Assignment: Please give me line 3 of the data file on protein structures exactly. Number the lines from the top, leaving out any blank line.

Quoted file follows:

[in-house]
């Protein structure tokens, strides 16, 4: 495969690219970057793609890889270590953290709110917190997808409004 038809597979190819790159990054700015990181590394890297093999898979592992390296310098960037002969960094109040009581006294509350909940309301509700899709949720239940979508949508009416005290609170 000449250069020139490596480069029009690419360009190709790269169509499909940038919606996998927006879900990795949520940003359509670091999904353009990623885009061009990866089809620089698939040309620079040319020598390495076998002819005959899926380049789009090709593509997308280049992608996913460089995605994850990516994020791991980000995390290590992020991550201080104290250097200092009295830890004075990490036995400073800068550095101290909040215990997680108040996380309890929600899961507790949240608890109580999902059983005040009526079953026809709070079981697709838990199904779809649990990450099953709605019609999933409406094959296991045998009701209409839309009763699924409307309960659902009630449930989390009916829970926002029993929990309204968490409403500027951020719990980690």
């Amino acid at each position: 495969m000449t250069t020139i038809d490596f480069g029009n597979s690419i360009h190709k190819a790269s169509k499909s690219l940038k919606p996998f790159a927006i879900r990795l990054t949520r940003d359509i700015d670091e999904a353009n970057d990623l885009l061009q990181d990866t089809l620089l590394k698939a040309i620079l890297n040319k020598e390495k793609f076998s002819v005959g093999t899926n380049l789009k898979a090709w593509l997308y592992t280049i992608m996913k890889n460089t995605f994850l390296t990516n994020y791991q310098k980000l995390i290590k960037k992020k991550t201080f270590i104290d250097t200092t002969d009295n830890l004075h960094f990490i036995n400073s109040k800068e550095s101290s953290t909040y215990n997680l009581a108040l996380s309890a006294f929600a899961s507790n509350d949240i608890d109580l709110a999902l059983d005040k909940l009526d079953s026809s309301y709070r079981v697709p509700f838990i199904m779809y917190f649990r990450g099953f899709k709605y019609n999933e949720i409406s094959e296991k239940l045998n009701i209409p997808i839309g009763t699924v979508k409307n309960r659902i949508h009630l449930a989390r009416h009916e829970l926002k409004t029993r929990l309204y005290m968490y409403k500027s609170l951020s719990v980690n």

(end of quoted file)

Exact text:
């Amino acid at each position: 495969m000449t250069t020139i038809d490596f480069g029009n597979s690419i360009h190709k190819a790269s169509k499909s690219l940038k919606p996998f790159a927006i879900r990795l990054t949520r940003d359509i700015d670091e999904a353009n970057d990623l885009l061009q990181d990866t089809l620089l590394k698939a040309i620079l890297n040319k020598e390495k793609f076998s002819v005959g093999t899926n380049l789009k898979a090709w593509l997308y592992t280049i992608m996913k890889n460089t995605f994850l390296t990516n994020y791991q310098k980000l995390i290590k960037k992020k991550t201080f270590i104290d250097t200092t002969d009295n830890l004075h960094f990490i036995n400073s109040k800068e550095s101290s953290t909040y215990n997680l009581a108040l996380s309890a006294f929600a899961s507790n509350d949240i608890d109580l709110a999902l059983d005040k909940l009526d079953s026809s309301y709070r079981v697709p509700f838990i199904m779809y917190f649990r990450g099953f899709k709605y019609n999933e949720i409406s094959e296991k239940l045998n009701i209409p997808i839309g009763t699924v979508k409307n309960r659902i949508h009630l449930a989390r009416h009916e829970l926002k409004t029993r929990l309204y005290m968490y409403k500027s609170l951020s719990v980690n």